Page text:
Amazon threatens photo printing services from Shutterfly, CVS, Walgreens, Walmart and Snapfish (NASDAQ:AMZN)
Amazon (NASDAQ: AMZN) introduced another exclusive service to satisfy its Prime members. Recently launched photo printing service Amazon Prints caused Shutterfly (SFLY) stock to fall more than 12% yesterday. Amazon Prints is another exclusive service for Prime and Amazon Drive customers.
I have a photography-related business, so I understand the long-term impact of Amazon’s low prices for its online photo printing services. Shutterfly’s double-digit annual revenue growth rate is threatened by this latest move by Amazon. Shutterfly faces a headwind from Amazon’s cheaper photo printing services.
Amazon Prints will only charge Prime or Drive customers $0.09 for 4R (4″x6″), $0.58 for 5R (5″x7″), and $1.79 for 8R (8″x10″).
Shutterfly’s current price list is below. Amazon photo printing costs are over 55% cheaper than Shutterfly. Unless Shutterfly matches Amazon Prints’ fees, it could lose many of its current customers. Amazon is even giving away 50 first 4R prints free (with free shipping) to its Prime subscribers.
The substantial price disparity will encourage professional photographers to shift their business to Amazon Prints. The $2.20 difference in 8″ x 10″ photo printing between Amazon Prints and Shutterfly is just too big to resist. For example, I have 329 DepED ALS high school graduation photos that need to be printed in 8R (8″x10″) size. I could save $723.80 if I used Amazon Prints instead of Shutterfly.
Amazon Prints will also compete with other online photo printing services from CVS (CVS) Photo, snapfish.com, mpix.com, AdoramaPix, Walgreens and Walmart (WMT) Photo. Amazon saw an opportunity in the multi-billion dollar digital photography industry. Amazon’s vast customer base and fast distribution network will make it a leader in the photo printing industry.
why is it important
I said very clearly two weeks ago that Amazon’s incredible growth story is heavily influenced by how well he can keep his Prime members happy and faithful. Amazon can drive more business from its 63 million Prime members by enticing them with more affordable photo printing services.
If we estimate that 10% of the current Prime member population spends an average of $10 each per month on photo printing, Amazon could generate $756 million in new annual revenue.
6.3 million Prime members x $10 x 12 months = $756
The price of Amazon Prints is reasonable. Here in the Philippines, I’m only charged 35 pesos ($0.76) for volume orders on 8R prints and 4.50 pesos ($0.10) for 4R prints. I’m confident that Amazon has found a cost-effective solution to not subsidizing every photo printed through Amazon Prints. Free standard shipping for printed photos is valid for a limited time only. Like Shutterfly, Amazon Prints will eventually charge customers shipping, especially for large numbers of prints.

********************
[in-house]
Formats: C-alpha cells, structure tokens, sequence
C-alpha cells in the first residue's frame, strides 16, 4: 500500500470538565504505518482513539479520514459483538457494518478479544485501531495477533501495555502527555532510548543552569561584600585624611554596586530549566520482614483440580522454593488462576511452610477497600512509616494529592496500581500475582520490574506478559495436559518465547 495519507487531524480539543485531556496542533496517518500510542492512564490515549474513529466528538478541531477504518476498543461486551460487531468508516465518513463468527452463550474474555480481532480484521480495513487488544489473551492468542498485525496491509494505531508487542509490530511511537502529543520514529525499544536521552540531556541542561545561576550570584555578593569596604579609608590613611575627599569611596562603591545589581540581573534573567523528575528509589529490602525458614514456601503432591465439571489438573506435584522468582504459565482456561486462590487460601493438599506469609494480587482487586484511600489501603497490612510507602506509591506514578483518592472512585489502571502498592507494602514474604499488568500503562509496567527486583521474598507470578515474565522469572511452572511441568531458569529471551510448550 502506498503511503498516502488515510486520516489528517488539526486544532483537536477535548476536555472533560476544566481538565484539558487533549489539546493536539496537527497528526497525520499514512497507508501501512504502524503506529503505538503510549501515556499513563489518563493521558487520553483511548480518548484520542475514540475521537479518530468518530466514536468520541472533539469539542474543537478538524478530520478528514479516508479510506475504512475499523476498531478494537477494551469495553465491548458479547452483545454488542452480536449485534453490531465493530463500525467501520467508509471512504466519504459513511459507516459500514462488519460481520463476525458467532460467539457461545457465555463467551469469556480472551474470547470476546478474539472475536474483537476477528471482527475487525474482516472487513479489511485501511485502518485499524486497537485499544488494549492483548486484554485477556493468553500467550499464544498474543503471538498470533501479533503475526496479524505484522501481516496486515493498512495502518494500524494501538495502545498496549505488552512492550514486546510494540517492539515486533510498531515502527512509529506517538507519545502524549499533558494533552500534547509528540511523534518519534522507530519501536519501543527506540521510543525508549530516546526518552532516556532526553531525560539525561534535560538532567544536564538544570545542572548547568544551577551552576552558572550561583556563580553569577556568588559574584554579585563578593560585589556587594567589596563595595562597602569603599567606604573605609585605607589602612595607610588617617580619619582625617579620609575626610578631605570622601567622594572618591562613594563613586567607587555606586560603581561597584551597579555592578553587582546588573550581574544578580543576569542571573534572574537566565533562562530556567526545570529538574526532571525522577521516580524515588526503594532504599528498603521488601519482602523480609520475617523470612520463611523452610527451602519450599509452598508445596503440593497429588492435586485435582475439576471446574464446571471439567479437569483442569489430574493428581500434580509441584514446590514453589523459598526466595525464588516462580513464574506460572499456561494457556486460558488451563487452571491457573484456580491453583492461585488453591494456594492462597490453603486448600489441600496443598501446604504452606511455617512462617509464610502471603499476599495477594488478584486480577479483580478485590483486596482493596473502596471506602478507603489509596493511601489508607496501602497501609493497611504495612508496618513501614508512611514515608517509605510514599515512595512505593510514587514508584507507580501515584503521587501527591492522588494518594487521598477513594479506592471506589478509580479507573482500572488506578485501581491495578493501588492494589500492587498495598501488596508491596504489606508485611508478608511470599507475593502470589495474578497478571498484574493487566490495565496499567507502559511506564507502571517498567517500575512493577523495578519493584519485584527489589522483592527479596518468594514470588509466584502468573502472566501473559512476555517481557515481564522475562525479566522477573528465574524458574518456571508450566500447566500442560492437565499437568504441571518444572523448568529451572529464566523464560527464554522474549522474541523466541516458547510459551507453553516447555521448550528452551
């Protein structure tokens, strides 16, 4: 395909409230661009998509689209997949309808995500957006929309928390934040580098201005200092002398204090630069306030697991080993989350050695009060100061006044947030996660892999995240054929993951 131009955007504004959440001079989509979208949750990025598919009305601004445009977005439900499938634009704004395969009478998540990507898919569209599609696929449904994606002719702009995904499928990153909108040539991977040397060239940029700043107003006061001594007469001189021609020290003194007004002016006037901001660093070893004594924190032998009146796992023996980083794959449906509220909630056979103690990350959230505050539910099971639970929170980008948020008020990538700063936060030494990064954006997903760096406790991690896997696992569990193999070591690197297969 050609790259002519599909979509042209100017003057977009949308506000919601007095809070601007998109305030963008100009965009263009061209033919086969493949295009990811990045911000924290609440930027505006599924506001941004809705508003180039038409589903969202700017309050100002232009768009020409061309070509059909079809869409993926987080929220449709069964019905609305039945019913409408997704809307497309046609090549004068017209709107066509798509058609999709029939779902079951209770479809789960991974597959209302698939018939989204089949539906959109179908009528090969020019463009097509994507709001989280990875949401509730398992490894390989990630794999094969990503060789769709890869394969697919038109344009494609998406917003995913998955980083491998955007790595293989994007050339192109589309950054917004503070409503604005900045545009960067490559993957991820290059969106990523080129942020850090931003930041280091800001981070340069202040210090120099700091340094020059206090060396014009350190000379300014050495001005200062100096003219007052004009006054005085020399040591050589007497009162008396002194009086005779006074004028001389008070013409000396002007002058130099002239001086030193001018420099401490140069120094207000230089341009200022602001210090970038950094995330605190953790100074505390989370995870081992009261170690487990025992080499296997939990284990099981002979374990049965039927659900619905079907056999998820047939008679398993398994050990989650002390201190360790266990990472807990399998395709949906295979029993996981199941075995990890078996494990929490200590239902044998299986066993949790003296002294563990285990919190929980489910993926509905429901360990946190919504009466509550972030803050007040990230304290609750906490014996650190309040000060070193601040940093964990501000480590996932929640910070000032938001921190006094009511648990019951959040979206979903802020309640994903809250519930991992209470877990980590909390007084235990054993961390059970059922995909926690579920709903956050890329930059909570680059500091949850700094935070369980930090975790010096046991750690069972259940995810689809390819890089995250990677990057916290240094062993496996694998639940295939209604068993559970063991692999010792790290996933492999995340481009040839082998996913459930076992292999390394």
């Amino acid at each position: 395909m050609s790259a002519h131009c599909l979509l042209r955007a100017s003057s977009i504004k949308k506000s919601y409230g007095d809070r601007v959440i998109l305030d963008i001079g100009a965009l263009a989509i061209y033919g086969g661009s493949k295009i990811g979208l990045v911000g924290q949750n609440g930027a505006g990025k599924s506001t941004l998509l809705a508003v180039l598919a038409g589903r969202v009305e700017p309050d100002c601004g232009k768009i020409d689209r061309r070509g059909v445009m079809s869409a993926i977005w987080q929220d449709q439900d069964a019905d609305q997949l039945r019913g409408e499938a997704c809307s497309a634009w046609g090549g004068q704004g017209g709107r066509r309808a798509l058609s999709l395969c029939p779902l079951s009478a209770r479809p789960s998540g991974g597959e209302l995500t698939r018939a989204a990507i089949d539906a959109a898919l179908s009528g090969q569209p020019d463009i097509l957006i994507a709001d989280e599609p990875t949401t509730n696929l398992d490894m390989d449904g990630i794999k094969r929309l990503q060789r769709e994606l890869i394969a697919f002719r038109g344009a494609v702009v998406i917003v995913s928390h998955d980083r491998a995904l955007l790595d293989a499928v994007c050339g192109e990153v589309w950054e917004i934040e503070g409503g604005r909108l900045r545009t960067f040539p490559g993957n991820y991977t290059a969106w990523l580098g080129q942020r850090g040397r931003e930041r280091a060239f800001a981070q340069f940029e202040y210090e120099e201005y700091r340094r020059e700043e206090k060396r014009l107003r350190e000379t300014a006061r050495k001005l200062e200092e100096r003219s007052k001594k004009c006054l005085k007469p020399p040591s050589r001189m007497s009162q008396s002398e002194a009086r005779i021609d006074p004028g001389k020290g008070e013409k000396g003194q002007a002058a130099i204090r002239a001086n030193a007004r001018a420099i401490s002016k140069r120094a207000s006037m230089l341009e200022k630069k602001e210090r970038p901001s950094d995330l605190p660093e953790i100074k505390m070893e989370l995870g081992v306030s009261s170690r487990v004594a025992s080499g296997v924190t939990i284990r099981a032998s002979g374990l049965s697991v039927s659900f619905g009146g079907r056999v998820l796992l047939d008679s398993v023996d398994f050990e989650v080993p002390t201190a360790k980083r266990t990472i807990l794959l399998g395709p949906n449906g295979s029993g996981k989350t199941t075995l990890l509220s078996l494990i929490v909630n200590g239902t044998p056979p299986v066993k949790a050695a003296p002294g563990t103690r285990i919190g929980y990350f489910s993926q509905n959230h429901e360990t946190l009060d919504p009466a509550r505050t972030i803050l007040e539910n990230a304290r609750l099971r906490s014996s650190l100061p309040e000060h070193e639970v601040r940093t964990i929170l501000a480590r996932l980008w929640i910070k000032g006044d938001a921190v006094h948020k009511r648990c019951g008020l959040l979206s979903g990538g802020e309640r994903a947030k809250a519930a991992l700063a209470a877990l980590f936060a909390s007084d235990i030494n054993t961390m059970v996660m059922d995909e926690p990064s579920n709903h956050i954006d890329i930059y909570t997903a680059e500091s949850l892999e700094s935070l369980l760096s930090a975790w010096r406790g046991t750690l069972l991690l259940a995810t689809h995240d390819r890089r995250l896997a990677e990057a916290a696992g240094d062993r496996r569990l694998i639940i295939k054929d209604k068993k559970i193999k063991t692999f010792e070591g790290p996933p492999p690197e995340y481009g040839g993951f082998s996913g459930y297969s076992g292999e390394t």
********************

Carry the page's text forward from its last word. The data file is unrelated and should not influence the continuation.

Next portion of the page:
Cheap photo printing from Amazon Prints is also an incentive for people to sign up for Amazon Prime. We all know that Prime members spend much more than non-members in Amazon Marketplace. The more people who are incentivized to join Prime, the better it is for Amazon’s revenue growth.
An Amazon Prime member in America spends an average of $1,200 each year on Amazon. That’s more than double the average $500 spend of a non-Prime U.S. Amazon shopper.
Amazon’s move to compete with online photo printing services is a smart one. Some of those 63 million Prime subscribers are likely among the people Deloitte predicts will download 2.5 trillion photos this year. A small percentage of those 2.5 trillion uploaded photos might end up on Amazon Prints.
The best way to protect photographs captured by smartphones, tablets and digital cameras is to print them. Unlike online photo storages, printed copies cannot be hacked or deleted due to server death/malfunctions.
Special occasions such as weddings, debuts, birthdays and graduations always inspire people to print photos that are worth framing and displaying on photo books/albums and office/residential walls.
Ever-improving phone cameras could also encourage more people to print the photos they’ve captured with their Android or iOS smartphones. Amazon Prints will probably be the cheapest way to print their smartphone photos in bulk.
Inkjet photo printing remains expensive and very slow. My fastest retail inkjet photo printer, the Canon (CAJ) G100 prints 8R (8″x10″) in 2 minutes 30 seconds on standard quality glossy photo paper. If I set the settings to Photo Print, Best Quality, it takes over 9 minutes. The cost per piece of 8R printing on special fade and water resistant inkjet photo paper is also over $2.00.
The InfoTrends chart below from a 2015 survey once revealed that 27% of phone owners have tried printing photos from their smartphones. I’m sure as smartphones get better at photography, more and more people will be tempted to have some of their photos taken over the phone printed online.
What I mean is that Snapfish and Shutterfly succeed because people still find online photo printing services more affordable. These companies probably still use very economical silver halide based minilab photo printers made by Fuji Film (OTCPK: FUJIY), Mitsubishi, Noritsu or Konica-Minolta.
I endorse AMZN as a strong buy. Bezos is smart again in challenging Shutterfly’s photo printing services. In my view, Amazon can quickly diminish the growth potential of companies dependent on online photo printing like Shutterfly and Snapfish.